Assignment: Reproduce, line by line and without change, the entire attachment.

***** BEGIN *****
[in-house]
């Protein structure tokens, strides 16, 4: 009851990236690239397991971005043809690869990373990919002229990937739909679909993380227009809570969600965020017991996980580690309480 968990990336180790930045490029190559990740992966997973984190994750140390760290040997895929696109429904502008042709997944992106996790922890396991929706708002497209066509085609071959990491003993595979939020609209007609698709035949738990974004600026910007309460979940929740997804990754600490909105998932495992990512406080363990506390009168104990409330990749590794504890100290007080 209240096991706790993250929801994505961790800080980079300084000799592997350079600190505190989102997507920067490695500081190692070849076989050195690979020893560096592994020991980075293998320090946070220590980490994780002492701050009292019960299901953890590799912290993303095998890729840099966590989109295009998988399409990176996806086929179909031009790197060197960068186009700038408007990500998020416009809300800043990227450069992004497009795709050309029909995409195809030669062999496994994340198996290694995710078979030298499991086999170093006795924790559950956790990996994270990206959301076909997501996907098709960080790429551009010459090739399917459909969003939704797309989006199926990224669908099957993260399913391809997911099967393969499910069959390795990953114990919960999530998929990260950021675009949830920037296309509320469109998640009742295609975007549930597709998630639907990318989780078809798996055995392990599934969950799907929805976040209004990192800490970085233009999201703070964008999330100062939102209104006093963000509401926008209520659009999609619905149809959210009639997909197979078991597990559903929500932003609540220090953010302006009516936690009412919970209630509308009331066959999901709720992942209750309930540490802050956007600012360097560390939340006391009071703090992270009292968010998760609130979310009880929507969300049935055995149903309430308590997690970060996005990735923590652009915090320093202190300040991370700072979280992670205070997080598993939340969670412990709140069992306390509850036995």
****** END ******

[in-house]
């Protein structure tokens, strides 16, 4: 009851990236690239397991971005043809690869990373990919002229990937739909679909993380227009809570969600965020017991996980580690309480 968990990336180790930045490029190559990740992966997973984190994750140390760290040997895929696109429904502008042709997944992106996790922890396991929706708002497209066509085609071959990491003993595979939020609209007609698709035949738990974004600026910007309460979940929740997804990754600490909105998932495992990512406080363990506390009168104990409330990749590794504890100290007080 209240096991706790993250929801994505961790800080980079300084000799592997350079600190505190989102997507920067490695500081190692070849076989050195690979020893560096592994020991980075293998320090946070220590980490994780002492701050009292019960299901953890590799912290993303095998890729840099966590989109295009998988399409990176996806086929179909031009790197060197960068186009700038408007990500998020416009809300800043990227450069992004497009795709050309029909995409195809030669062999496994994340198996290694995710078979030298499991086999170093006795924790559950956790990996994270990206959301076909997501996907098709960080790429551009010459090739399917459909969003939704797309989006199926990224669908099957993260399913391809997911099967393969499910069959390795990953114990919960999530998929990260950021675009949830920037296309509320469109998640009742295609975007549930597709998630639907990318989780078809798996055995392990599934969950799907929805976040209004990192800490970085233009999201703070964008999330100062939102209104006093963000509401926008209520659009999609619905149809959210009639997909197979078991597990559903929500932003609540220090953010302006009516936690009412919970209630509308009331066959999901709720992942209750309930540490802050956007600012360097560390939340006391009071703090992270009292968010998760609130979310009880929507969300049935055995149903309430308590997690970060996005990735923590652009915090320093202190300040991370700072979280992670205070997080598993939340969670412990709140069992306390509850036995």